ONE OF THE GREATEST sea-rescue stories ever told must surely be that of Pete Goss, a former British Royal Marine. He rescued a Frenchman, a fellow singlehanded competitor in the 1996 Vendée Globe race around the world. He exhibited such heroism and determination that he was given France’s highest award for gallantry, the Legion d’Honneur. Queen Elizabeth awarded him the Medal of the British Empire, and he was elected Yachtsman of the Year.
The man he rescued was Raphael Dinelli, whose boat sank in a storm more than a thousand miles south of Fremantle, Australia, far down in the frigid Southern Ocean. Goss, who happened to be 160 miles ahead of him, was asked by the race organizers if he could go back and pick up Dinelli from a life raft dropped to him by the Royal Australian Air Force (RAAF).
Goss, at the time, was dead downwind, and that wind was blowing over 60 knots. Every half hour or so, Goss’s boat was knocked flat in the water by breaking swells estimated to be about 60 feet high. He was himself fighting to stay alive. But he knew what he had to do. Under storm sails he beat back slowly in atrocious conditions, and with the help of the RAAF, he located Dinelli, who was suffering so much from exposure that he accepted he was probably going to die. “But he never gave up,” said Goss, in his fascinating book, Close to the Wind. “He kept pushing death before him, day by day, hour by hour, minute by minute.”
Anyone who has been to sea in a sailboat in conditions even half as bad as these will appreciate the difficulty of finding anything as small as a liferaft and then of transferring its occupant onto a boat under sail only. Displaying superb seamanship, Goss luffed up alongside the raft. “I ran forward and threw off the headsail halyard,” said Goss. “Raphael gripped the grabline. Got him!”
They both heaved, and Dinelli was on deck. He lay face down and tried to move, but he was too stiff and cold. “It was hardly surprising— he had spent two days waiting for me to rescue him. I gently turned him over to reveal a nose and two very inflamed eyes surrounded by thick, yellowish wax. A feeble ‘Thank you’ could be heard from inside the immersion suit. All I could see was his eyes and I shall never forget them . . . I dragged him back to the cockpit by his ankles; his feet were agonizingly painful because of the cold, and he couldn’t walk. We worked together to get him under the cockpit overhang.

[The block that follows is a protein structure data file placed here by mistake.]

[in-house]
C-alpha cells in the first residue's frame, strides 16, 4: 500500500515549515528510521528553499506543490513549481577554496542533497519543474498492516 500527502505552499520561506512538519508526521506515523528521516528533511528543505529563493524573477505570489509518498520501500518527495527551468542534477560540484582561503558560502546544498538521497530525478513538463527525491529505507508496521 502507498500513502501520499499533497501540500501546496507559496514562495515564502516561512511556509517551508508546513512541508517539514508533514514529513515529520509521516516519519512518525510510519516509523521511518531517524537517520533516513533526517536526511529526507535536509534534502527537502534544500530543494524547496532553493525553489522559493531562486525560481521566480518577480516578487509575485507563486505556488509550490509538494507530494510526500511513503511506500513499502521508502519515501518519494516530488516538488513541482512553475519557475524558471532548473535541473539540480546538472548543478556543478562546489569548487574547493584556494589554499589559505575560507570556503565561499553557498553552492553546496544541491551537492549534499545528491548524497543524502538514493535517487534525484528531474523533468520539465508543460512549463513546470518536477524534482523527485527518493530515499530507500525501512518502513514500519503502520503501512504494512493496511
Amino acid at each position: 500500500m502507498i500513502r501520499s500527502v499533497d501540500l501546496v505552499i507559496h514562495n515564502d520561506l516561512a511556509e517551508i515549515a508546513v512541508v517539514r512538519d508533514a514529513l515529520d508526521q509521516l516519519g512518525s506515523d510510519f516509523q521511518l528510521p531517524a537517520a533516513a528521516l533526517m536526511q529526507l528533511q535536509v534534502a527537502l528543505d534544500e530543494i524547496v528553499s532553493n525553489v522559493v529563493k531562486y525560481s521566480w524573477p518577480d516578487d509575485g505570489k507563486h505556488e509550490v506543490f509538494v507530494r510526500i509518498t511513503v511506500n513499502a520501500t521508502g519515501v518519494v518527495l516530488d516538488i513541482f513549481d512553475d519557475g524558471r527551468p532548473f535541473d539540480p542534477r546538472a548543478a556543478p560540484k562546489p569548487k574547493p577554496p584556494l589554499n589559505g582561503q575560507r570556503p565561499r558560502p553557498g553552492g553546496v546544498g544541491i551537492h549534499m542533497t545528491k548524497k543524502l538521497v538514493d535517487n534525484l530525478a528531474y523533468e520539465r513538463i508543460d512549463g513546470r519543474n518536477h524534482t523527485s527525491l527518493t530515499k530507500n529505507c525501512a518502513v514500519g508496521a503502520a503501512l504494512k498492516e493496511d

“It took five minutes to undress him. His hands and feet were in the worst condition: cold, colorless and useless. Skin came away on contact and I wondered if there would be long-term damage. The next step was to get him below through the small hatch, which was difficult to negotiate at the best of times. He was very stiff—it was as though rigor mortis was setting in, and it took a couple of attempts before he tumbled through. Now he was below in my cramped, wet little hell hole.
“ I put a dry set of thermals on him, pulled a woolly hat over his head and eased him into my best sleeping bag. He couldn’t straighten out so I propped him in a sitting position against my kitbag and put a support under his knees.
“Every movement was slow and painful for him . . . I made a very sweet cup of tea in a cyclist’s drinking bottle; I had it on board for just such an occasion as it has a nipple on the top and you can’t spill the contents. I helped Raphael slowly and painfully wrap his frozen hands round it. He took a sip and a look of pleasure lit up a face haggard beyond its 28 years. He told me later that it was as though he had landed in England.”
Goss gradually nursed Dinelli back to health during the 12 days or so it took them to sail back to Australia. Goss was given a time allowance, and rejoined the race. He wasn’t the winner, but he became the public sensation of the race. About 150,000 people were lined up in France when he arrived, cheering for their new hero.
Ø Close to the Wind: An Extraordinary Story of Triumph Over Adversity, by Peter Goss (New York, 1999; Carrol & Graf Publishers).
The real hero is always a hero by mistake: he dreams of being an honest coward like everybody else.
— Umberto Eco, Travels in Hyper Reality
“Waiter, there’s a fly in my soup.”
“I’m afraid I’ll have to ask you to leave, sir. Pets are not allowed in the dining room.”
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